During the four years of war for the suppression of the Rebellion, Norwich furnished 178 different men for the armies of the Union. There were seven re-enlistments, making the whole number of soldiers credited to the town 185. By the census of 1860, the number of inhabitants was 1759. It appears, therefore, that the town
James Smith, pioneer, was born in Franklin county, Pennsylvania, in 1737. When he was eighteen years of age he was captured by the Indians, was adopted into one of their tribes, and lived with them as one of themselves until his escape in 1759. He became a lieutenant under General Bouquet during the expedition against the Ohio Indians in 1764, and was captain of a company of rangers in Lord Dunmore’s War. In 1775 he was promoted to major of militia. He served in the Pennsylvania convention in 1776, and in the assembly in 1776-77. In the latter year he was commissioned colonel in command on the frontiers, and performed distinguished services. Smith moved to Kentucky in 1788. He was a member of the Danville convention, and represented Bourbon county for many years in the legislature. He died in Washington county, Kentucky, in 1812. The following narrative of his experience as member of an Indian tribe is from his own book entitled “Remarkable Adventures in the Life and Travels of Colonel James Smith,” printed at Lexington, Kentucky, in 1799. It affords a striking contrast to the terrible experiences of the other captives whose stories are republished in this book; for he was well treated, and stayed so long with his red captors that he acquired expert knowledge of their arts and customs, and deep insight into their character.
Piper, Aaron J., Middlebury, was born in Salisbury, Addison county, Vt., on March 24, 1839. His parents were John and Philena (Hire) Piper. He was educated in the common schools, and brought up to farming. He was thrown upon his own resources at an early age, and enlisted under the first call for 75,000 men,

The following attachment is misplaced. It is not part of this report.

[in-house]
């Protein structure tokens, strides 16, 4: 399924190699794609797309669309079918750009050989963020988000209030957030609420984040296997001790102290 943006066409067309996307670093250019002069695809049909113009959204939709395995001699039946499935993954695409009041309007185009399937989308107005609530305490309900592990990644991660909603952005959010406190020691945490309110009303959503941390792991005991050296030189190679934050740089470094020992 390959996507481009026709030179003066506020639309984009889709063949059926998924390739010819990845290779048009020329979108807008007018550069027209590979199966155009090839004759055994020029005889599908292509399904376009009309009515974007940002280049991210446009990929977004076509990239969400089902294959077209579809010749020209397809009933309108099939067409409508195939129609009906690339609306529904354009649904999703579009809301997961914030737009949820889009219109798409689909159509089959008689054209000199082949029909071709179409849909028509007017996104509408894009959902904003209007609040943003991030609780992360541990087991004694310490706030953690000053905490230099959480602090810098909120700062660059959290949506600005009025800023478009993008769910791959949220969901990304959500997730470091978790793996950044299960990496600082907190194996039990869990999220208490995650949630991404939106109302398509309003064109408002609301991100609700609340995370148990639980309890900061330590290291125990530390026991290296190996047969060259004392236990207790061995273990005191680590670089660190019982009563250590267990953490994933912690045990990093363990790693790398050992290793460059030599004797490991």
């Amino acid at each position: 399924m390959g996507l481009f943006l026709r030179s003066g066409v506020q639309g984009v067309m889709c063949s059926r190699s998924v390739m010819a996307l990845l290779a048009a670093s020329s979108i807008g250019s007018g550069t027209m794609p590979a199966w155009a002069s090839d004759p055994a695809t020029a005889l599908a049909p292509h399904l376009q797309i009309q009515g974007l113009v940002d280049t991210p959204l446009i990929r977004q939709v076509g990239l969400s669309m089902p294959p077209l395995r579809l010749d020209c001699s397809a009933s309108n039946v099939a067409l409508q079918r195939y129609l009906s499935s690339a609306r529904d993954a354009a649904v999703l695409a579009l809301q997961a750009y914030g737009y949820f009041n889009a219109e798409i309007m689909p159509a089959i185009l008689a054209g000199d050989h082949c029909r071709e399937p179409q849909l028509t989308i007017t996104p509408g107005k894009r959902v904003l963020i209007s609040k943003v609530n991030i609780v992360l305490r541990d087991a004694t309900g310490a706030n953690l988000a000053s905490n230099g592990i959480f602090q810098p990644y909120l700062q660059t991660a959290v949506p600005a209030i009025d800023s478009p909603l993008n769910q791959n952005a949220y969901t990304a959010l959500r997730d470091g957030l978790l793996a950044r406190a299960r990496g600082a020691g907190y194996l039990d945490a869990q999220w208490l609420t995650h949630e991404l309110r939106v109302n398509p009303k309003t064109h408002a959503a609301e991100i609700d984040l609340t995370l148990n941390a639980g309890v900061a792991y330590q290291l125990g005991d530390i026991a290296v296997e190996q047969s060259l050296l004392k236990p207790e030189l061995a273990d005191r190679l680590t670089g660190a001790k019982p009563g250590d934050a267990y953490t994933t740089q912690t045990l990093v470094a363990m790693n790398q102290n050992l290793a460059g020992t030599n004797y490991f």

A large proportion of Racine County’s substantial citizens have been of German birth or of German descent, and the enterprise and efficiency which have characterized that country have been manifest in these sons of the fatherland who have sought to enjoy the opportunities of the new world. Such was the record of Augustus Piper, a
J. F. Piper, firm of Blanchard & Piper, general merchandise, is a native of Franklin County, Penn. In 1865, he came to Wayne County, Ohio; in 1877, came to Tekamah, clerked for John F. Kessler about four years in Tekamah and Lyons. In August, 1881, he, with Mr. Blanchard, bought out Mr. Kessler, and have
Henry H. Piper, son of Henry C., married Laura W., daughter of Rec George M. and Persis F. (Weeks) Rice, has one child and resides on road 12. He was appointed delegate to the Exposition of New Orleans for 1884, by the Bureau of Education at Washington.
Solomon Piper, great-grandson of Nathaniel, who came from England, and settled in Ipswich, Mass., was a soldier in the Revolution, and a native of Concord, Mass. He married Susannah Pratt, of Greenwich, Mass., and reared a family of twelve children, only one of whom is now living His son, Rufus, married Anna Gowing, of Dublin,
John Piper, now living a retired life in Freeport, was born Feb. 7, 1832, in Washington county, Maryland, at the place where, thirty years later, the great battle of Antietam was fought. His parents were Jacob and Anna (Kitzmiller) Piper, both of Washington county, and his grandfather, Daniel Piper, was born February 4, 1780, and